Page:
Our responsibility as leaders requires that we enhance our working relationships to create high-performing teams of professionals focused on improving the safety, quality and experience of care for patients, while also ensuring the operational and financial health of our organizations. We must leverage our shared passion to serve people by developing relationships built on trust and mutual respect and by working to understand the skills and values physicians and administrators bring to table. An adaption of an effective project-management tool—the responsibility matrix—can be invaluable in this regard.

In project management, the responsibility matrix is a tool used to define the powers of individual project team members for various parts of project works. It provides an organizational prompt for all stakeholders to understand the responsibilities and accountabilities of each person.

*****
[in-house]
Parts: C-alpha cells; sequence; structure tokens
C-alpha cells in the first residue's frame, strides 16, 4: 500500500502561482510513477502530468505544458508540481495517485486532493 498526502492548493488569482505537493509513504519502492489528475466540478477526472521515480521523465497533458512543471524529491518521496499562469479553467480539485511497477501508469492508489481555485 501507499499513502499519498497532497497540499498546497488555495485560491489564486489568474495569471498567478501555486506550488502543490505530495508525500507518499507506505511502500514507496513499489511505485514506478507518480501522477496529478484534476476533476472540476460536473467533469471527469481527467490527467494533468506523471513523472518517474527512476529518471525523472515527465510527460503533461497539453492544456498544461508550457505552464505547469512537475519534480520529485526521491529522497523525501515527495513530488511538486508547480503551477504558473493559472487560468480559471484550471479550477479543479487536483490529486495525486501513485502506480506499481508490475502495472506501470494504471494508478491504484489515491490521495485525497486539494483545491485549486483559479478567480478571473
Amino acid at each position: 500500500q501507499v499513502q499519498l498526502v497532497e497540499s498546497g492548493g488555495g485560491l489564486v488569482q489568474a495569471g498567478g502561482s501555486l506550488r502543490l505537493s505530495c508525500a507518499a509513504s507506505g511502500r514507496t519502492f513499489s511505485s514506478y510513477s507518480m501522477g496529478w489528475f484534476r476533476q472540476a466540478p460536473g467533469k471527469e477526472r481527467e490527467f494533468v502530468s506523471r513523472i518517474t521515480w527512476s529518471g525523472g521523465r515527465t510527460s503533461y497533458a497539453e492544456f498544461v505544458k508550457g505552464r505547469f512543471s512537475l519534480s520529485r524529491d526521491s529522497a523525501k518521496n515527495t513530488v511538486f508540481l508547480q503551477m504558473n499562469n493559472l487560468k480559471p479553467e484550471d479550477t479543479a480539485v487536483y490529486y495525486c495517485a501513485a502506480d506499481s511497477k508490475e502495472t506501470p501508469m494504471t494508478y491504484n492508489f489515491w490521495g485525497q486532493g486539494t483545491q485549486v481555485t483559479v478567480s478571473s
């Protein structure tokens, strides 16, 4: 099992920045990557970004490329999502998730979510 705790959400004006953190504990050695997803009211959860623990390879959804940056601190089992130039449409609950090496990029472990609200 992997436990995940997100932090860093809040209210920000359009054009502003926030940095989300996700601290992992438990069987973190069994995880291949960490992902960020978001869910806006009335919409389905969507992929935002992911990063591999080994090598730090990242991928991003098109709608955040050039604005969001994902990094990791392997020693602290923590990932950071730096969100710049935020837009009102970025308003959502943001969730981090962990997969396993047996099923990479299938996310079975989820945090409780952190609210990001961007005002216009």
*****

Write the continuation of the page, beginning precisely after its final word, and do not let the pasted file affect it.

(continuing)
When adapted for health care delivery considerations, it can provide transparent insight into the overall relationship between administrators and physicians, and it can help both better understand the different personalities, perspectives, and skill sets that each brings to hospital operations. Created honestly, it can identify our personality blind spots, and allocate responsibility based on our individual strengths and expertise. In so doing, the matrix can help us better manage together and ultimately deliver better health care to our patients.

Building the Matrix, Block by Block

Having been a hospital trustee, a C-suite leader, a private practitioner, an employed physician and a patient, my career has afforded me a tremendous 360' view of health care operations to inform a balanced matrix that delineates the responsibilities of physicians and administrators.